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Lesson 3b: Debt

Objective: Differentiate between good debt and bad debt.
In 2001, 17.6 percent of all households had negative or no net worth while 30.3 percent had net worth less than $10,000.
- Economic Policy Institute

Part of the reason that Americans are in so much debt is that they do not have a savings or emergency fund plan.  Many Americans live paycheck to paycheck, which means that if any emergencies arise, they fall into debt.  In addition, falling into debt is becoming easier with the use of credit cards.  In the 1950's and 1960's, Americans had to pay everything in cash, and going into debt was difficult.  Now with credit cards and access to instant payday loans, the stigma of going into debt has lessened.  Americans can quickly get in over their heads in debt without even thinking.  With such easy access to credit and instant cash, it is important to think cautiously about spending, to avoid going into debt.

So is all debt bad?  Some debt in certain situations can be good (e.g., home mortgage or student loans), which are beneficial as a long term investment.  What distinguishes between good debt and bad debt?

    Good Debt
    Bad Debt
    Building up your assets (e.g., mortgage) Credit card debt
    Educational loans Going into debt in order to meet current wants (e.g., vacation)
    Well-planned investments (with a clear plan for paying off the debt) Debt for unexpected expenses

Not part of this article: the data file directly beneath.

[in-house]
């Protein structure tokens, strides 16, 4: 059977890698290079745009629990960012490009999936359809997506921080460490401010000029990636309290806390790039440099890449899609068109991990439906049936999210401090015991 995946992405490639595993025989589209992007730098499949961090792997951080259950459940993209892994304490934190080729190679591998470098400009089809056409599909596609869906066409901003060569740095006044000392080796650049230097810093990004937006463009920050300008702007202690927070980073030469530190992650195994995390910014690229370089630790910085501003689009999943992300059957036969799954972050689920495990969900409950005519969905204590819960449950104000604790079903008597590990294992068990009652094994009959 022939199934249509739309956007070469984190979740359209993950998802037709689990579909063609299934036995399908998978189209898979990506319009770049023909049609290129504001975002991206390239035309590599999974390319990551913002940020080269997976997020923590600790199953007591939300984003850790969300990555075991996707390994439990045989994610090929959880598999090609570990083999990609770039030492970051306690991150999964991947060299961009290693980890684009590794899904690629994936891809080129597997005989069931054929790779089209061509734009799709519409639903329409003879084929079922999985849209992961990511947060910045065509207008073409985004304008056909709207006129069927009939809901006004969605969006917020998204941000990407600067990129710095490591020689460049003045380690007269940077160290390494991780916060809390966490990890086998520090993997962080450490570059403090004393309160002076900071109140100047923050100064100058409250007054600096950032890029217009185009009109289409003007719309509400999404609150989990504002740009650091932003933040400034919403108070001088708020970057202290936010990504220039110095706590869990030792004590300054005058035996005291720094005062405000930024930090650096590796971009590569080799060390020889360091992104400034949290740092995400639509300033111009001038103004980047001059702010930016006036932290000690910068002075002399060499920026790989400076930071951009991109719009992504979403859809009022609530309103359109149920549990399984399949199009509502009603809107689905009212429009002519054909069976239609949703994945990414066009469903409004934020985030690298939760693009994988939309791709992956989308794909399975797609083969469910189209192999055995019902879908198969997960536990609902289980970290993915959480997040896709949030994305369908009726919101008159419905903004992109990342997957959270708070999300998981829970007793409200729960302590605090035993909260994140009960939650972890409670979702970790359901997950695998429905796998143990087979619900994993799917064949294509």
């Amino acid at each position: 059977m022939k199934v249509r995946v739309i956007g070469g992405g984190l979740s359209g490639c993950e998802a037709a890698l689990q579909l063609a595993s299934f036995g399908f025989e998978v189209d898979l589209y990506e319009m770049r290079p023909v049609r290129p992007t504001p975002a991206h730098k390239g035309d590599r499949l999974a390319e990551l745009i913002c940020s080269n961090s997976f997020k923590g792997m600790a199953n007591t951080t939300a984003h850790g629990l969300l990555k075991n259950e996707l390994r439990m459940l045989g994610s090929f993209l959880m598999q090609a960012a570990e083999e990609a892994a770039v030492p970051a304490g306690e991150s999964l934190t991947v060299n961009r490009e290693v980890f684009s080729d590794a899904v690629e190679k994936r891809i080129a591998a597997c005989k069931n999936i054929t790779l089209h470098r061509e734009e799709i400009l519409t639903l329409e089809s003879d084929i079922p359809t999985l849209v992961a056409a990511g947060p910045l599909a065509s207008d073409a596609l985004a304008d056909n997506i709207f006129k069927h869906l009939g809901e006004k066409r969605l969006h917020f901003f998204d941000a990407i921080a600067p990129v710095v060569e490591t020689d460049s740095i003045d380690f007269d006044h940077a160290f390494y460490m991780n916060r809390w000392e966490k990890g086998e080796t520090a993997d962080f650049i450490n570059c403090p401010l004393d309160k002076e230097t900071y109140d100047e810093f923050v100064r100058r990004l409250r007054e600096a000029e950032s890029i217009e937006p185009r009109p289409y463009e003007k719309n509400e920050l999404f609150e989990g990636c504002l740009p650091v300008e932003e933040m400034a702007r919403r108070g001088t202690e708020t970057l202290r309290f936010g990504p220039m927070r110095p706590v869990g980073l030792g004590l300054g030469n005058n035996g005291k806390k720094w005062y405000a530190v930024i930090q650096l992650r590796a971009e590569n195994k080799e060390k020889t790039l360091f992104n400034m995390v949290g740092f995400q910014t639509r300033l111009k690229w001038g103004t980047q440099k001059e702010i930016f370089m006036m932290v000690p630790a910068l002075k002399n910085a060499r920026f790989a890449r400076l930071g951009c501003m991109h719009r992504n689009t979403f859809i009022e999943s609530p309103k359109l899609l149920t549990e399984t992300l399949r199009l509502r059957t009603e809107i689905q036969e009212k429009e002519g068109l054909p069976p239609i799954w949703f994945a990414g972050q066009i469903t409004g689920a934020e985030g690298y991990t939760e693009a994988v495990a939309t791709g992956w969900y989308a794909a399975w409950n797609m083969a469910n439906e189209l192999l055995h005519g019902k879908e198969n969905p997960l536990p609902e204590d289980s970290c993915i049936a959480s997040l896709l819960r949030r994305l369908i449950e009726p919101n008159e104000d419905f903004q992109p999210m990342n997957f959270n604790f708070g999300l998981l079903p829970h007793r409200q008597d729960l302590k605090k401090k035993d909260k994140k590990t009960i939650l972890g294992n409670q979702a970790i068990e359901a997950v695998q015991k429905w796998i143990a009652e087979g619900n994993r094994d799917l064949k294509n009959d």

Unplanned emergency early in one's life (before an emergency fund can be built) Debt used as a general emergency fund rather than saving for an emergency fund
    Bank loans Loans from quick loan sources (e.g., payday loans)
    Fixed payment loans (variable interest loans would be okay if you can handle the variability) Variable payment loans, balloon payment or 401(k) loans
    Manageable (low) debt burden that does not cause you to live in fear of defaulting

    Debt payments that are greater than 40% of income

    Non-mortgage debt payment that are more than 15% to 20% of your income

Basically bad debt falls into three parts:

  1. Unplanned debt due to poor budget planning
  2. Debt that does not build future assets, such as a house or an education. Bad debt includes loans for vacations, clothes, and electronic toys, (even home equity loans).
  3. Debt with high interest rates (e.g., credit cards) or whose payments become a large portion of one's income

Some of the other improper loans (bad debt) listed above are:

  • 401(k) loans, because if you lose your job, the loan needs to be instantaneously repaid.
  • Payday loans and instant tax refunds, due to high interest rates.   Even loans for just 2-4 weeks can be dangerous because the fees add up if you need more than one of these loans in a year.
  • Deferred payment loans.  If you do not have the money now for a piece of furniture, you will probably not have it a year from now.  If you are even one day late paying off the loan, the back interest will be retroactively applied.  If you have the money, look for a store that gives a discount on the price versus a store that increases prices in order to offer "no-payment" sales gimmicks.
  • Variable interest rate loans should only be taken if you can afford the payments should interest rates go up significantly.   However, it can be difficult to predict how high payments will go.
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